And that's why he chose to deliver a keynote speech at a large gathering of America's most prominent business leaders and obviously, saying all the right things in that setting. And but that's also why both leaders we were able to basically achieve the agreement you just mentioned, a lot of those are low hanging fruits and offense, and oh, climate change, even military to military communications, because that's important, by the way, because at a time when both militaries are facing a growing number of close encounters in a region, and also blaming the error of being provocative and professional, this kind of communication dialogue is very much timely and urgent.
But remember, a lot of these things were actually unilaterally cut off by Beijing last summer, when then U.S. House Speaker Nancy Pelosi went to Taiwan. So in that sense, they were simply returning things to where they were before last summer. But that is still a very positive step forward. Because not just for these countries, but also for the world at large when there are so many geopolitical and economic challenges, you simply cannot have the two superpowers, the two biggest economies at loggerheads (ph) a longer has forever.
But that's also why a lot of analysts said the result is best described as tactical stabilization. Because fundamentally how they view their own strengths and the other's intentions have not changed. Mr. Xi actually didn't mention, it is simply not going to work if America tries to suppress China's rise on a global stage, to surprise China's interest, but he does seem to leave out the second half that he had set in the past domestically. That is, if that's the case, China will have to fight back. John.
VAUSE: Just take me back to June when Biden made this comment during a private fundraiser when he was asked about Xi call him a dictator. Was there the same response in by government centers across China that they removed any reference to it and social media and there was no actual reporting on it?
JIANG: That is one of the most sensitive words or terms if you will, in the sensors, eyes, they simply don't like that. But, you know, this is also not the same time. At the same time this is not the first time this kind of word has been used to describe Chinese leaders.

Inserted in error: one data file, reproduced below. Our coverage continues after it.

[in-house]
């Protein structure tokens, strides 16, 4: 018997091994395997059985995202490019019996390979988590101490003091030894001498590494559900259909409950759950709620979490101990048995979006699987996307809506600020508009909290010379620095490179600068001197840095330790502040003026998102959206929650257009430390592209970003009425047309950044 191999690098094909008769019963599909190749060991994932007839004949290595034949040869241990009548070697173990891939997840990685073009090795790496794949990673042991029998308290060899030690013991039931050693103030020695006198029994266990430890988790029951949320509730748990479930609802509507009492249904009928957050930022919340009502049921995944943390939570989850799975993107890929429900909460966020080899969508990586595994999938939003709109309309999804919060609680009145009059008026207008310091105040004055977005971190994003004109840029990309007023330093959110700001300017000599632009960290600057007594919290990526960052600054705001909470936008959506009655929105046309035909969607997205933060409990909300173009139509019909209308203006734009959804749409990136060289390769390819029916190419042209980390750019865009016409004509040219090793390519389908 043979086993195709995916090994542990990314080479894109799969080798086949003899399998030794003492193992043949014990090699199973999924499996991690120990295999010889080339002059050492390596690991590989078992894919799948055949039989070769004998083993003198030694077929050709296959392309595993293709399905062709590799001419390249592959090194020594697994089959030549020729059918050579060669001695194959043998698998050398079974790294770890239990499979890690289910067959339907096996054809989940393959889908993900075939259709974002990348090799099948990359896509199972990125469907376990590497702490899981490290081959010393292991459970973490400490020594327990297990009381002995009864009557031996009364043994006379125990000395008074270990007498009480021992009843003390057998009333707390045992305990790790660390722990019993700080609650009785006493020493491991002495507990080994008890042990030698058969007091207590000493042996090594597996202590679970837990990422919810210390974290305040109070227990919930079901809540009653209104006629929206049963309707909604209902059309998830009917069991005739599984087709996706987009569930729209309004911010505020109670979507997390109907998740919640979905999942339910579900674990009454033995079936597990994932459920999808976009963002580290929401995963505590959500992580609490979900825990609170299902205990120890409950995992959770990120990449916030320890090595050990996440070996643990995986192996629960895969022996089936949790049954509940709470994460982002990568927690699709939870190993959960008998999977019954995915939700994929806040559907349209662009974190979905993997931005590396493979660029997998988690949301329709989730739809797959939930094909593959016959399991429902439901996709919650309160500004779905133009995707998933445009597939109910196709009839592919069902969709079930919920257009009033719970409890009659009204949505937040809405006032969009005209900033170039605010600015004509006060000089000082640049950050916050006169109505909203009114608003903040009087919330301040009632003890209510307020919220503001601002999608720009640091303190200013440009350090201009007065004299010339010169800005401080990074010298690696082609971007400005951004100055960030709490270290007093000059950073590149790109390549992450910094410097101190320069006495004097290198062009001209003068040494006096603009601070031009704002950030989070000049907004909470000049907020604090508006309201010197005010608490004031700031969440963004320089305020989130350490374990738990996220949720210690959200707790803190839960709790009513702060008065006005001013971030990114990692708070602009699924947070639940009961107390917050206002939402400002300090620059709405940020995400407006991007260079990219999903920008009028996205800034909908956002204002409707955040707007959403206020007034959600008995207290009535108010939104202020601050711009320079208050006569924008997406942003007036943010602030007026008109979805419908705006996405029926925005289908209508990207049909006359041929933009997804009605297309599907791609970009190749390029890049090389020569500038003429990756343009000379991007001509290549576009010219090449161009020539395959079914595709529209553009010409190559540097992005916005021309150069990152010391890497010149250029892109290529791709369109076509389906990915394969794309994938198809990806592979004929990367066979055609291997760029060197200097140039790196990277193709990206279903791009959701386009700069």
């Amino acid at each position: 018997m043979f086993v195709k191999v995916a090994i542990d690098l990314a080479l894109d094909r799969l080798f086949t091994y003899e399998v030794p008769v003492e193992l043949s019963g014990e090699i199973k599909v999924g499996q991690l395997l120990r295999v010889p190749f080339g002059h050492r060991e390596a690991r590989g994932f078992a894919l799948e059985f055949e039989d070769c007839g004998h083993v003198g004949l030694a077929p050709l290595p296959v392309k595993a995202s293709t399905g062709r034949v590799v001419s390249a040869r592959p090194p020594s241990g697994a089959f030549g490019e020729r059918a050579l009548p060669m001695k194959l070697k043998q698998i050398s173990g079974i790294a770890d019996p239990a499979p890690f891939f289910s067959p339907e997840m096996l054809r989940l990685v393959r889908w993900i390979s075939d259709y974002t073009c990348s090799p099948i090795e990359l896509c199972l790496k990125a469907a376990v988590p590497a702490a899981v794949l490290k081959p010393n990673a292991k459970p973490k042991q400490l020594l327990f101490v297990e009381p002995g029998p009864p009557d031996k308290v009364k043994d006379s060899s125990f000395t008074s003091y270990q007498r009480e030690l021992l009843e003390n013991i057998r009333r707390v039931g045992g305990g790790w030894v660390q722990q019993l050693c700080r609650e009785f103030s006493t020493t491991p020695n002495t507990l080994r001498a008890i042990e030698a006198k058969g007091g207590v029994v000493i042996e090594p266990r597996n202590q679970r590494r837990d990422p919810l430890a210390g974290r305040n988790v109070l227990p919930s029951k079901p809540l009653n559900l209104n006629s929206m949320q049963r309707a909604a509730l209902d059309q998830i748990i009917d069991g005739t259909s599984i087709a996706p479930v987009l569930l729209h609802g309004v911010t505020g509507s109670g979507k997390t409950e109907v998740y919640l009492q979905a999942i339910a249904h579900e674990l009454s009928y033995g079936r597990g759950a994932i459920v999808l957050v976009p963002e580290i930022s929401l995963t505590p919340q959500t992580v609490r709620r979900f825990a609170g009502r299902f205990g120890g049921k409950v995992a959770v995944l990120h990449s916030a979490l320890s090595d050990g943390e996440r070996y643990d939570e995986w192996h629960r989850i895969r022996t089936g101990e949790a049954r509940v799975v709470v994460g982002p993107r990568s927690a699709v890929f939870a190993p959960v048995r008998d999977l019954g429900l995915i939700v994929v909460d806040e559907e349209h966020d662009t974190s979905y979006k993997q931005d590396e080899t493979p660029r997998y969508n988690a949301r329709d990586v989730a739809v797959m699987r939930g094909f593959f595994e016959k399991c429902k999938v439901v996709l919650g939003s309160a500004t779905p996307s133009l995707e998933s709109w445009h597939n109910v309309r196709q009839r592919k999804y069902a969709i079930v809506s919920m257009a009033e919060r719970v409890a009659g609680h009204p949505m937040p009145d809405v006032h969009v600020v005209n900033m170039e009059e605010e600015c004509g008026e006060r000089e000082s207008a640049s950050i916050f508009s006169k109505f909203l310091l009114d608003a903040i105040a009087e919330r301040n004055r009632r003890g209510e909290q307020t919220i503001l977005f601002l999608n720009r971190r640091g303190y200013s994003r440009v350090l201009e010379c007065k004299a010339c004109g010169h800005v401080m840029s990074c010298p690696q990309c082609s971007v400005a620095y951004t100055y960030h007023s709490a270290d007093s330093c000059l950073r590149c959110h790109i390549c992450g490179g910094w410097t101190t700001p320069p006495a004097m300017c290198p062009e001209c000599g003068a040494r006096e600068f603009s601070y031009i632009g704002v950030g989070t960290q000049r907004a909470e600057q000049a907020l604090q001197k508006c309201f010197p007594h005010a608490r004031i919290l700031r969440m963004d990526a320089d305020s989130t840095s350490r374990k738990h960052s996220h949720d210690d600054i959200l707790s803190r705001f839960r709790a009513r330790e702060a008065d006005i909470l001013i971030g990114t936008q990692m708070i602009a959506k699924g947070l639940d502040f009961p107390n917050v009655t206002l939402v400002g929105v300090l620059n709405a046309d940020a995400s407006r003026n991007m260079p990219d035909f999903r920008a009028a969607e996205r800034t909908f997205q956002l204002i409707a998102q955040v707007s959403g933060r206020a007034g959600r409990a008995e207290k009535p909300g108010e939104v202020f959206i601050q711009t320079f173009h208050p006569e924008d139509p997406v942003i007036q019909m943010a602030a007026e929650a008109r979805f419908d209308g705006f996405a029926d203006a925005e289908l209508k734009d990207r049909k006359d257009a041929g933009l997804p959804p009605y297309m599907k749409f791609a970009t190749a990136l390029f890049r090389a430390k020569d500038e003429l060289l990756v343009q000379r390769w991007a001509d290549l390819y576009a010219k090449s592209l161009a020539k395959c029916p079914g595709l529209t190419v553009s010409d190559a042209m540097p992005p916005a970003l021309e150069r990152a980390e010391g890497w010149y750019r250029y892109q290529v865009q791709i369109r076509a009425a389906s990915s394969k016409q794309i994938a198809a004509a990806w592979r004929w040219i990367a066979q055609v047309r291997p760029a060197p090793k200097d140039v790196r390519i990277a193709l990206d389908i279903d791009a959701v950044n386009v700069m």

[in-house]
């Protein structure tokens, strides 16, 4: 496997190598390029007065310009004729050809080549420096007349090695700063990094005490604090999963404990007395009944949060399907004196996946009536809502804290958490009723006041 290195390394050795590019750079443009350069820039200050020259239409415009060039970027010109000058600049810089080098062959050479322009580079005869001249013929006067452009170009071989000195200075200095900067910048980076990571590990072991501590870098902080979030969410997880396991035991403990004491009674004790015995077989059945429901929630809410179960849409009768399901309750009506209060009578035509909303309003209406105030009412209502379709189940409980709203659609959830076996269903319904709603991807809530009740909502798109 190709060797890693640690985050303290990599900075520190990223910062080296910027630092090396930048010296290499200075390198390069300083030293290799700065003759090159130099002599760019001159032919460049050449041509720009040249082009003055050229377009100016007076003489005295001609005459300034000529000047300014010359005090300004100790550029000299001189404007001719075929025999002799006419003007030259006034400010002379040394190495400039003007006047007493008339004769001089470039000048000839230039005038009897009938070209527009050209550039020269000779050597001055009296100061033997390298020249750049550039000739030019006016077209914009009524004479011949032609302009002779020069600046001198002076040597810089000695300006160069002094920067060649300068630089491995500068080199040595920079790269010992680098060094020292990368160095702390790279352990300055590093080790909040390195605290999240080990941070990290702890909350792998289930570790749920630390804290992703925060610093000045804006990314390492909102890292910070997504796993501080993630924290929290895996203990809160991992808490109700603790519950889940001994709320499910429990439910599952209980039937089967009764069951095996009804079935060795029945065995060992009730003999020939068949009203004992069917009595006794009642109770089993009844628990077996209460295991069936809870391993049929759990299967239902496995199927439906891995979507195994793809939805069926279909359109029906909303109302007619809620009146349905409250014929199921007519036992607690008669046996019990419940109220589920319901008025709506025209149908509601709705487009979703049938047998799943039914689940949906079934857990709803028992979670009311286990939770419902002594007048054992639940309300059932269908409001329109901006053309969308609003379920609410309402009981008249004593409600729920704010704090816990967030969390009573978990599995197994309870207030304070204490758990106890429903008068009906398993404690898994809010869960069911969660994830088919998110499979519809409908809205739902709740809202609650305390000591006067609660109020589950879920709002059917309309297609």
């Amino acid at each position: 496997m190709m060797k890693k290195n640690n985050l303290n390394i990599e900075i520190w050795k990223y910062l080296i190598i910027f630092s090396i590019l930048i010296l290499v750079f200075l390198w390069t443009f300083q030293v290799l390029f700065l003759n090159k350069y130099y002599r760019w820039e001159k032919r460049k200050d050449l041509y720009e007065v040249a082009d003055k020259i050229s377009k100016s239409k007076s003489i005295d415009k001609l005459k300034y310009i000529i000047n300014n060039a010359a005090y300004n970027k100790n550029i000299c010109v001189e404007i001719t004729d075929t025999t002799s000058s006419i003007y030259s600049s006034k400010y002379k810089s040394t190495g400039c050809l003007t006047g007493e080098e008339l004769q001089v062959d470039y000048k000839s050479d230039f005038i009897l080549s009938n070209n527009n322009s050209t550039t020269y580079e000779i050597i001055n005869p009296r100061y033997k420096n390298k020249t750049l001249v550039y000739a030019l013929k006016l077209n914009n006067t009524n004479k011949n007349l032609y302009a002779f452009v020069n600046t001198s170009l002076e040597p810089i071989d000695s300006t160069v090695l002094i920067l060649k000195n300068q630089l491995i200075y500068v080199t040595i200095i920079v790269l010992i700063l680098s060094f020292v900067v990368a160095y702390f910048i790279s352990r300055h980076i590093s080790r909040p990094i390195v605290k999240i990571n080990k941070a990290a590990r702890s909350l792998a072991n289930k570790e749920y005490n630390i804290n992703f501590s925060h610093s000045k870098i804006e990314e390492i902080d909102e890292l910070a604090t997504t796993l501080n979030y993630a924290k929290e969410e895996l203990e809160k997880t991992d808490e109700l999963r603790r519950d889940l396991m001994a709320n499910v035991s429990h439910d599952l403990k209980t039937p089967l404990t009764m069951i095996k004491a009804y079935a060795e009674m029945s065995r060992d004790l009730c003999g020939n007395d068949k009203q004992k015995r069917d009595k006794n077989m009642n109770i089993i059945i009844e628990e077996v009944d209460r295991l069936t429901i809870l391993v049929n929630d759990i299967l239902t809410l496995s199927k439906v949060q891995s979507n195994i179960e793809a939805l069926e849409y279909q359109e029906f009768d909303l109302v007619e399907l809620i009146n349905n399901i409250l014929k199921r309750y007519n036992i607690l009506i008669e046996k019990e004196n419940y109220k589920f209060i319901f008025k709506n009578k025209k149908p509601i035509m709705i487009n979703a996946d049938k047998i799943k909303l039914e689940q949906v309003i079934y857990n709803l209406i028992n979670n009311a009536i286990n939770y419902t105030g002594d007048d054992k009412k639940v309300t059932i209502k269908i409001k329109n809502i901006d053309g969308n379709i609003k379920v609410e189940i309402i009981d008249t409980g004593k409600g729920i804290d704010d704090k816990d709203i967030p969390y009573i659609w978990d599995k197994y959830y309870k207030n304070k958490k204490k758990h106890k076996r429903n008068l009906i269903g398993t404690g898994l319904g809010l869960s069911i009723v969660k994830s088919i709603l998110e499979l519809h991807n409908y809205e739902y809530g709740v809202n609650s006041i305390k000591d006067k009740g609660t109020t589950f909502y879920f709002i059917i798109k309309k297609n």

Remember back in the day, Mike Wallace of 60 Minutes even asked a former leader, (INAUDIBLE) I mean to his face is he a dictator? And John (INAUDIBLE) actually answered that question. But things have changed. I don't think Xi would like to answer that question. And his officials and sensors don't like to hear that word either.
But also, you know, in terms of, you know, all the drama if you're well, even the setting for their meeting for normally the historic house south of San Francisco, John, do you know that was also the setting for that long running American soap opera Dynasty. That show is certainly full of twists and turns not unlike the U.S.-China relationship. John.
VAUSE: Now to get the season cliffhanger or season nine murder in the fictitious country with a gun down at a wedding. Obviously, that didn't happen during this meeting. Steven, thank you. Steven Jiang, Beijing bureau chief. Thank you, sir. We will take a short break. When we come back. CNN has obtained from the Israeli military unreleased video never before seen recorded by Hamas militants as they began that murderous attack on Israeli civilians October 7. It's an exclusive, it's disturbing. But you should see it.
Also a conflicting reports out of Myanmar, about the hunta's military outpost and security forces being overtaken by rebel groups. What does this mean for the military dictators who seize power more than two years ago?
VAUSE: When Hamas militants broke through the Gaza border fence on October 7, many were wearing GoPro cameras to record their brutal attack. Some other videos were then used by Hamas for propaganda, but not all.
CNN has obtained video from one of those cameras via the Israeli military. The IDF says it shows the reality of what happened which many have called Israel's 9/11. In one continuous video which shows 100 minutes of horror as you'd expect a warning some and almost all of what you're about to see is very graphic. CNN's Oren Liebermann has our report.
OREN LIEBERMANN, CNN PENTAGON CORRESPONDENT (voice-over): But explosion before dawn on October 7. The time is here. The attack is underway. Allah Akbar God is great they chant as they cross the bridge fence. Go right, go right, go right the say.
Less than two minutes later, they crossed the second security fence. They are in Israel heading towards the kibbutz. The sun is up, and a day that will reshape the region has begun.
This video comes from the body cam of one of the terrorists who took part in the attack. It was obtained exclusively by CNN from the Israel Defense Forces. For the first time we also see video inside Hamas tunnels before the attack. It is a look into a network of tunnels with what appear to be supplies stored in the darkness. Writing on the walls in Arabic says what's hidden is far worse.